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The movie is worth experiencing just for its jaw-dropping imagination and visual splendor, yet it goes the extra mile by providing an exciting and poignant, if somewhat flawed, narrative adventure for viewers to get invested in. Seek out Kubo and the Two Strings on Spectrum On Demand.

‘A Silent Voice’ (2016)

Whether you consider it a 2016 film or a 2017 one after its worldwide release, A Silent Voice can contend with the best of both years’ animated movies, Pixar or otherwise.

Centering on Shoya Ishida, a suicidal high schooler who reconnects with Shoko Nishimiya, a deaf former classmate whom he bullied in elementary school, this movie handles heavy themes with tear-jerking maturity. The bully and the victim are not treated as one-dimensional loudspeakers for some moralistic message: they are people. Grab your Kleenex box and experience A Silent Voice on Netflix.


‘Spider-Man: Into The Spider-Verse’ (2018)

2018 was a loaded year for superhero movies, and Pixar contributed in the form of a long-awaited sequel to The Incredibles (2004). The film did not necessarily disappoint, yet it was perhaps not the best among 2018’s animated superhero fare. That distinction has to go to the endlessly talked about Spider-Man: Into the Spider-Verse, which featured a new Spider-Man named Miles Morales being shown the ropes by Spider-Men from other universes and learning what it truly means to be a hero.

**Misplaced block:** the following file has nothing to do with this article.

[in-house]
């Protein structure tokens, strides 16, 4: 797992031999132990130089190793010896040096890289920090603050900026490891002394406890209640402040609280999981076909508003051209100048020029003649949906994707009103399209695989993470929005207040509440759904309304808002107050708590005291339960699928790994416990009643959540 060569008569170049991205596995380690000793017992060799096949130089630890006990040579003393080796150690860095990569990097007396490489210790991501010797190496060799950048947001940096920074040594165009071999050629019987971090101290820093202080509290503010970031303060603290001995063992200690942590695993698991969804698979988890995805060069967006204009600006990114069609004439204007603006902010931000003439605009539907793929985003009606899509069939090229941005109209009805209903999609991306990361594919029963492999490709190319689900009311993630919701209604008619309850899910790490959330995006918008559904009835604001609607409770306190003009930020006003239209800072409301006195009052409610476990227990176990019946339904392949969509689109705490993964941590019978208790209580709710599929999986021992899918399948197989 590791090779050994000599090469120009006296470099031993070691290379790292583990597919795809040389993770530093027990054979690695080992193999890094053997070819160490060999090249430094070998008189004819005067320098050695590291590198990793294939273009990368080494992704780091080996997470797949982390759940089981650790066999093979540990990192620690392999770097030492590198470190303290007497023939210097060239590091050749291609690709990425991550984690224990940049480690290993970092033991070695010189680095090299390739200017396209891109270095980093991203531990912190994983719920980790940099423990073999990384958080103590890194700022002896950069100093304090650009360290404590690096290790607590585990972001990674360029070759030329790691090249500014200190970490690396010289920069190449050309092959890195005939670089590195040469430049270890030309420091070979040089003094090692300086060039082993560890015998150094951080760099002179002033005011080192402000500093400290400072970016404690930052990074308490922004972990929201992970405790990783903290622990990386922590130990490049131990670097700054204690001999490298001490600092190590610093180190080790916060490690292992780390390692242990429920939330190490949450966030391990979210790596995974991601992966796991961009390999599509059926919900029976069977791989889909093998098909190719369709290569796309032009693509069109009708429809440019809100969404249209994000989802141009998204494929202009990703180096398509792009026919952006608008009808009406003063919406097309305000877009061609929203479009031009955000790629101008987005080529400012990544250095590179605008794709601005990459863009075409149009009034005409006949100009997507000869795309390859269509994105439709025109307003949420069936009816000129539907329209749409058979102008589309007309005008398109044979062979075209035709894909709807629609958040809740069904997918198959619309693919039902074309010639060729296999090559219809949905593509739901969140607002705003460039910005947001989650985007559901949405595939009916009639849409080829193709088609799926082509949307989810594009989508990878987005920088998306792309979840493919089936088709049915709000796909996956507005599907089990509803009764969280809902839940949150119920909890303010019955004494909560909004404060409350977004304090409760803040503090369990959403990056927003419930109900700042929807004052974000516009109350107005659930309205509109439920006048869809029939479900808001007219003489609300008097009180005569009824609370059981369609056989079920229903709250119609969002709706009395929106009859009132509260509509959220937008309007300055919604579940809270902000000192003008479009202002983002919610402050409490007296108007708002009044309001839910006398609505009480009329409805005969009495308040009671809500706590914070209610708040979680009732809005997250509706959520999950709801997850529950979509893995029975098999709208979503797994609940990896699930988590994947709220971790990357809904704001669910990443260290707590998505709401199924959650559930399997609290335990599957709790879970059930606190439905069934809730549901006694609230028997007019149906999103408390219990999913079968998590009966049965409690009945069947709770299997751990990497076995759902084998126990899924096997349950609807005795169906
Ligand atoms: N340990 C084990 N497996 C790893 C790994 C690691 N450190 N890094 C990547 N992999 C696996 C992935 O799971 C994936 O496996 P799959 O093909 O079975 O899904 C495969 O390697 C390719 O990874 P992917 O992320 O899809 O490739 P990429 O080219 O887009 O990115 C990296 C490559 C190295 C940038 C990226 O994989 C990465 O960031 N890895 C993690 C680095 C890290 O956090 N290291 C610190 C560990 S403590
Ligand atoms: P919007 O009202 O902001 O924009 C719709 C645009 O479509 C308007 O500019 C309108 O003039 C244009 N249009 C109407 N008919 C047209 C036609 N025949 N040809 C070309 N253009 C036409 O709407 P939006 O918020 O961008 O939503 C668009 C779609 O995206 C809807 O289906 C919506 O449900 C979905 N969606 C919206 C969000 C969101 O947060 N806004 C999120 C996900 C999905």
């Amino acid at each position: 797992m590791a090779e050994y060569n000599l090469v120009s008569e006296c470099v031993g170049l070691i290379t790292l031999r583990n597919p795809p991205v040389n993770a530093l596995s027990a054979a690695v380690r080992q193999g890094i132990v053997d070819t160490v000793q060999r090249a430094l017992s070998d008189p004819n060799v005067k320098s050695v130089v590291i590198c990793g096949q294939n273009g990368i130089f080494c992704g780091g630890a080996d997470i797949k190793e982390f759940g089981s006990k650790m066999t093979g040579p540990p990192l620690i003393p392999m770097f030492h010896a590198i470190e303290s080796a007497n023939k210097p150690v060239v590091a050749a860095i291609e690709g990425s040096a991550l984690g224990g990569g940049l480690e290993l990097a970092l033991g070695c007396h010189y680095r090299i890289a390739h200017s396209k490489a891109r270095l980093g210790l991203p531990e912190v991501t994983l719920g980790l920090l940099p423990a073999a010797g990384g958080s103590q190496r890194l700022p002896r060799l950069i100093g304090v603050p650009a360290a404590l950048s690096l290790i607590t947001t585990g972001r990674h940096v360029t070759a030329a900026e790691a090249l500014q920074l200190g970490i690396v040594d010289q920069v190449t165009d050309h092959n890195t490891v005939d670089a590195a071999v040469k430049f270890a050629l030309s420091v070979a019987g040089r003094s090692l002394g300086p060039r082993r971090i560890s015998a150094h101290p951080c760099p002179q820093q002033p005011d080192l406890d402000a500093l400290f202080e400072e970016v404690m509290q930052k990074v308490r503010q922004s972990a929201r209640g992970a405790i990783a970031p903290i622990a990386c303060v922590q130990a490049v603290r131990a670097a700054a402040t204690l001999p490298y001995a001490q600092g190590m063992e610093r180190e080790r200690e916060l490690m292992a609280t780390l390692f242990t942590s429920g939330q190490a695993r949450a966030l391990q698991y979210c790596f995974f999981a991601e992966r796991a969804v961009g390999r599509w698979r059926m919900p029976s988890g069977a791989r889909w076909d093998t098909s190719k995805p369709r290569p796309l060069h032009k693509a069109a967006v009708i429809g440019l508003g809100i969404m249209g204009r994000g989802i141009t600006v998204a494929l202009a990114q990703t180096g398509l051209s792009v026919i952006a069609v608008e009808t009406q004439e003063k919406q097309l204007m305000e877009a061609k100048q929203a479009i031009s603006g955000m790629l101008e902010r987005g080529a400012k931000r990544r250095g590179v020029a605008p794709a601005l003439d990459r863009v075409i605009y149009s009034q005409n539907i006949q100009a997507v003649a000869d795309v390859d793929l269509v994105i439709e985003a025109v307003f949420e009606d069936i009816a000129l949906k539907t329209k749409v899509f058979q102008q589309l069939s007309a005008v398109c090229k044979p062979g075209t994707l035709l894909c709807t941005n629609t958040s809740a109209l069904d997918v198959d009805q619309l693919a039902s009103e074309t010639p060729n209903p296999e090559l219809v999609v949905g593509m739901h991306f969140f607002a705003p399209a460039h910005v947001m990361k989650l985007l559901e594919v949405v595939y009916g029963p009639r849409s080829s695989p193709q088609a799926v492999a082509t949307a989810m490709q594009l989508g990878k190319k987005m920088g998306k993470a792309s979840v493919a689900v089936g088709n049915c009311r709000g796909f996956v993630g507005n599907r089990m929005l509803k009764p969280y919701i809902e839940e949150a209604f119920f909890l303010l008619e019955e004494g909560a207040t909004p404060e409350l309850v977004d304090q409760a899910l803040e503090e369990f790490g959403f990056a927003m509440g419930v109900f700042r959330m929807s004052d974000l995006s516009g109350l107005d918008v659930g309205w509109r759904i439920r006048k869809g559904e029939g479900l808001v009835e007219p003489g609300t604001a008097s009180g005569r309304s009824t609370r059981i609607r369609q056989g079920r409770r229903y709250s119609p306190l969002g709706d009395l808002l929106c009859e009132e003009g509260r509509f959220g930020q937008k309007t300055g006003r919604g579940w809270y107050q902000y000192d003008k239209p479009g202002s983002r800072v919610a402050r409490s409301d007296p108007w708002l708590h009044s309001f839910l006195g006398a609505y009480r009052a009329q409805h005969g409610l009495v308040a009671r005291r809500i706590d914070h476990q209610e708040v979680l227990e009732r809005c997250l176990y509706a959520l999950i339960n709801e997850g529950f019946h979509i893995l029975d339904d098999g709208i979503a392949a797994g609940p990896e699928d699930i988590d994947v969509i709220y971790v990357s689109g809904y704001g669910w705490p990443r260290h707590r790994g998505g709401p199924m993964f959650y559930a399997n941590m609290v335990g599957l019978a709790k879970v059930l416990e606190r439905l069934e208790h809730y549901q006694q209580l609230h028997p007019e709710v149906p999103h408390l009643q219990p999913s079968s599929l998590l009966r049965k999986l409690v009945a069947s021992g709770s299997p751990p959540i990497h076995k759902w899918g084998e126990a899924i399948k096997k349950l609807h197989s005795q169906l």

Innumerable souls have been captivated by Into the Spider-Verse‘s writing, emotional weight, love for the Spider-Man character, and psychedelic, pop-art style. Count yourself among them by seeing it today on FXNow.

‘Weathering With You’ (2019)

While Toy Story 4 (2019) was pretty strong, Pixar really should have just stuck to a trilogy of Toy Story films and preserved the sparkling integrity of the series. Weathering with You had a relatively different problem in that it kept drawing unfavorable comparisons to director Makoto Shinkai‘s previously acclaimed Your Name (2016). Not only is Weathering with You more than a match for the fourth Toy Story, but it is past time to acknowledge the film’s merits without looking at what came before.

The spiritual sequel to Your Name focuses on a pair of teenagers, one with the power to control the weather, as they use her ability for an enterprise but ultimately incur heavy consequences from supernatural forces. Aside from its impeccable animation, Weathering with You showcases an irresistible cast of characters who take you on a thoroughly engaging and heartfelt journey that you should stream on HBO Max.